Effective December 21, 2022, the Federal Housing Administration (FHA) amended its regulation at 24 C.F.R. § 203.16a to allow FHA borrowers to purchase private flood insurance for properties located in Special Flood Hazard Areas. Previously, the FHA rule only permitted borrowers to purchase flood insurance policies issued through the National Flood Insurance Program (NFIP). The FHA amendment of the rule (Amended FHA Rule) comes nearly four years after the Board of Governors of the Federal Reserve System, the Farm Credit Administration, the Federal Deposit Insurance Corporation, the National Credit Union Administration, and the Office of the Comptroller of the Currency issued a final rule in February 2019 (Interagency Regulator Rule), implementing a portion of the Biggert-Waters Flood Insurance Reform Act of 2012 (Biggert-Waters), mandating acceptance of private flood insurance.
The Interagency Regulator Rule, which went into effect on July 1, 2019, requires regulated institutions to accept private flood insurance policies that meet the Biggert-Waters statutory definition of “private flood insurance” through four primary means: (1) mandatory acceptance of private flood insurance; (2) mandatory acceptance of compliance aid; (3) discretionary acceptance of private flood insurance; and (4) flood coverage provided by mutual aid societies. The Amended FHA Rule differs from the Interagency Regulator Rule in a number of ways that can complicate compliance for regulated lenders who originate FHA loans.
First, the Amended FHA Rule does not follow the Interagency Regulator Rule requiring mandatory acceptance of private flood insurance. Rather, under the Amended FHA Rule, a lender may accept a private flood insurance policy so long as it meets certain criteria. Due to the variation between the Amended FHA Rule and the Interagency Regulator Rule, a lender may need to reject a private flood insurance policy under the Amended FHA Rule but would be mandated to accept that same private policy under the Interagency Regulator Rule. A regulated lender’s rejection of a private flood insurance policy that meets the statutory definition of “private flood insurance” could constitute an FDPA violation.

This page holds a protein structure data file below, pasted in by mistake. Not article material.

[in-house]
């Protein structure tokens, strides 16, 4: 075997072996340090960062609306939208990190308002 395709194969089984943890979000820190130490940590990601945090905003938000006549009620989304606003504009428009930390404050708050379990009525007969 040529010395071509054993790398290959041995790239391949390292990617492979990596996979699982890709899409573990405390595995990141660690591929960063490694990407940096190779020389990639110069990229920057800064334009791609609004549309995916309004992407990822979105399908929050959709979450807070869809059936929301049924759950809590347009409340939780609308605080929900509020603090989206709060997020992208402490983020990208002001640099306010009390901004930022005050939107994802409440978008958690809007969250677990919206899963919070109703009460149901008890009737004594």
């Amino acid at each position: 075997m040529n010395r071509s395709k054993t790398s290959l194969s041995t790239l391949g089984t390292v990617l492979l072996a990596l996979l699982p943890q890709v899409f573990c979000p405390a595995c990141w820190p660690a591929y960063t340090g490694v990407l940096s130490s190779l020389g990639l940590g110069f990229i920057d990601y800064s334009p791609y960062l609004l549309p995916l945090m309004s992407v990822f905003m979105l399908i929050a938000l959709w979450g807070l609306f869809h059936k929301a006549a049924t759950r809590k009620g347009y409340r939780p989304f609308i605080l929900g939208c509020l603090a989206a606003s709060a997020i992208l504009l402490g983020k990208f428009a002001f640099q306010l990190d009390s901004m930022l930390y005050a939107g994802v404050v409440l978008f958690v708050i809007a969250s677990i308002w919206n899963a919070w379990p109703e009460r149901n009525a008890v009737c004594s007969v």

Second, the compliance aid language in the Amended FHA Rule is not the same as the compliance aid language in the Interagency Regulator Rule. Many private insurers had already adopted and implemented in their policy forms the Interagency Regulator Rule compliance aid language. It is unclear whether insurers will further amend their policy forms to include the Amended FHA Rule compliance aid language.
Third, and perhaps most significantly from an operational standpoint, the Amended FHA Rule does not allow for the discretionary acceptance of private flood insurance or the acceptance of private flood coverage provided by mutual aid societies. When the Interagency Regulator Rule went into effect, regulated lenders largely adopted discretionary acceptance criteria in lieu of performing the mandatory acceptance analysis, which effectively requires a side-by-side comparison of a private flood insurance policy to an NFIP policy. For FHA insured loans where a borrower presents a private flood insurance policy, however, regulated lenders may no longer rely on their discretionary acceptance criteria and must conduct the full private policy review under the Amended FHA Rule definition of “private flood insurance.”
Finally, for non-bank lenders who have not been reviewing private flood insurance policies over the past 42 months, the Amended FHA Rule requires the creation of wholly new policies and procedures regarding the review and acceptance of private flood insurance policies.